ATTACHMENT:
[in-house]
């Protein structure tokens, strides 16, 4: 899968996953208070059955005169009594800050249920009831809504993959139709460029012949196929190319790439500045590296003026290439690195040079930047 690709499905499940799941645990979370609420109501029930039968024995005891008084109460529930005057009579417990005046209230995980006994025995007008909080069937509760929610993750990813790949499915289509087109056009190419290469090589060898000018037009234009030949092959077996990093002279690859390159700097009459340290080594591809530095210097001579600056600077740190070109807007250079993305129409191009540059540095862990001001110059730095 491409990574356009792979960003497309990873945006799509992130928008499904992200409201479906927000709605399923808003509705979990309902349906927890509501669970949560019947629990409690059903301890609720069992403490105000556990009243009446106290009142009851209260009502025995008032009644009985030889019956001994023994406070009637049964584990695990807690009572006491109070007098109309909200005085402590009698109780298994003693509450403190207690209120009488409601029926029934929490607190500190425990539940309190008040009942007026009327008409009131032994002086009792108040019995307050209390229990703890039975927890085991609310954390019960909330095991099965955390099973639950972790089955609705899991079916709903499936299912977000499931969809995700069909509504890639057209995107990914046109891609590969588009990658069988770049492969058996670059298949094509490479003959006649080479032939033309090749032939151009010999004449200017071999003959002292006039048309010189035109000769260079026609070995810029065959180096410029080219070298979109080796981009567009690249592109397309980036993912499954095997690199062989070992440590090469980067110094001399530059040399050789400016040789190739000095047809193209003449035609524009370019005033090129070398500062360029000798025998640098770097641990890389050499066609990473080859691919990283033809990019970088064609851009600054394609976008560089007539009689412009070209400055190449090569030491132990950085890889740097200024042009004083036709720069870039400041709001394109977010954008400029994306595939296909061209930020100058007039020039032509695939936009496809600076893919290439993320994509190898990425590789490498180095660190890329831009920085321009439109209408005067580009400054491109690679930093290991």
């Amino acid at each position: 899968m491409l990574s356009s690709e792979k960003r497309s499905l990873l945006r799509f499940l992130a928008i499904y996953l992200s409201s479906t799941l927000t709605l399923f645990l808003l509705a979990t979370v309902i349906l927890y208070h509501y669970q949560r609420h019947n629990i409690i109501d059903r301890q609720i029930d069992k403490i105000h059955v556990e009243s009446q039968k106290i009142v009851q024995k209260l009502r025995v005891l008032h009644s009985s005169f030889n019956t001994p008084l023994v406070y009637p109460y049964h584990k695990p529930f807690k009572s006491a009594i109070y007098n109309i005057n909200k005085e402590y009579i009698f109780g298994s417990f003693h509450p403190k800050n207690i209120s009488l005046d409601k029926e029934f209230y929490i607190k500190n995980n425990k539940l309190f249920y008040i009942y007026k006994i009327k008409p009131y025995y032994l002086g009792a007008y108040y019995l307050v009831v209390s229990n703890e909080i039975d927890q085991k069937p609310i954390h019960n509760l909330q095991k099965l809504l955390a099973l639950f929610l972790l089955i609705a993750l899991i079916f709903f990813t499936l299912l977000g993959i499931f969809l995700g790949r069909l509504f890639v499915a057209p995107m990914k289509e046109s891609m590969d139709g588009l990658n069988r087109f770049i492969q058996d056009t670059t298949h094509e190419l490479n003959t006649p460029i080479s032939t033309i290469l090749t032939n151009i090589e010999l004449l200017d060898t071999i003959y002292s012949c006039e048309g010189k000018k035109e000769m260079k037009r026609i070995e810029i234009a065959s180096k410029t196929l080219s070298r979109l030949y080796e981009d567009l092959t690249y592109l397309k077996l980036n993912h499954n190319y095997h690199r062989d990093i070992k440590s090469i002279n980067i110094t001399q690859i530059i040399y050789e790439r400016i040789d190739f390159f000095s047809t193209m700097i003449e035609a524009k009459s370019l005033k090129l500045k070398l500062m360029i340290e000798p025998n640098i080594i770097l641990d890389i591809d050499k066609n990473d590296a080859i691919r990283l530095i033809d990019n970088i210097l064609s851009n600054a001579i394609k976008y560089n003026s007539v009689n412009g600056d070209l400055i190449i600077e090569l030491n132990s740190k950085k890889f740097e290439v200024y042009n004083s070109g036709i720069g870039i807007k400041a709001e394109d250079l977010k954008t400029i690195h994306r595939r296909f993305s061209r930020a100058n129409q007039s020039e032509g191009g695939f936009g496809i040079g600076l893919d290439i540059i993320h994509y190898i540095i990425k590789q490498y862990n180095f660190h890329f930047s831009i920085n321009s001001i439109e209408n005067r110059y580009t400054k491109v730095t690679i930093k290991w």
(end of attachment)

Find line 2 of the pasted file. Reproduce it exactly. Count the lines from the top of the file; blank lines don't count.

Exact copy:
């Protein structure tokens, strides 16, 4: 899968996953208070059955005169009594800050249920009831809504993959139709460029012949196929190319790439500045590296003026290439690195040079930047 690709499905499940799941645990979370609420109501029930039968024995005891008084109460529930005057009579417990005046209230995980006994025995007008909080069937509760929610993750990813790949499915289509087109056009190419290469090589060898000018037009234009030949092959077996990093002279690859390159700097009459340290080594591809530095210097001579600056600077740190070109807007250079993305129409191009540059540095862990001001110059730095 491409990574356009792979960003497309990873945006799509992130928008499904992200409201479906927000709605399923808003509705979990309902349906927890509501669970949560019947629990409690059903301890609720069992403490105000556990009243009446106290009142009851209260009502025995008032009644009985030889019956001994023994406070009637049964584990695990807690009572006491109070007098109309909200005085402590009698109780298994003693509450403190207690209120009488409601029926029934929490607190500190425990539940309190008040009942007026009327008409009131032994002086009792108040019995307050209390229990703890039975927890085991609310954390019960909330095991099965955390099973639950972790089955609705899991079916709903499936299912977000499931969809995700069909509504890639057209995107990914046109891609590969588009990658069988770049492969058996670059298949094509490479003959006649080479032939033309090749032939151009010999004449200017071999003959002292006039048309010189035109000769260079026609070995810029065959180096410029080219070298979109080796981009567009690249592109397309980036993912499954095997690199062989070992440590090469980067110094001399530059040399050789400016040789190739000095047809193209003449035609524009370019005033090129070398500062360029000798025998640098770097641990890389050499066609990473080859691919990283033809990019970088064609851009600054394609976008560089007539009689412009070209400055190449090569030491132990950085890889740097200024042009004083036709720069870039400041709001394109977010954008400029994306595939296909061209930020100058007039020039032509695939936009496809600076893919290439993320994509190898990425590789490498180095660190890329831009920085321009439109209408005067580009400054491109690679930093290991």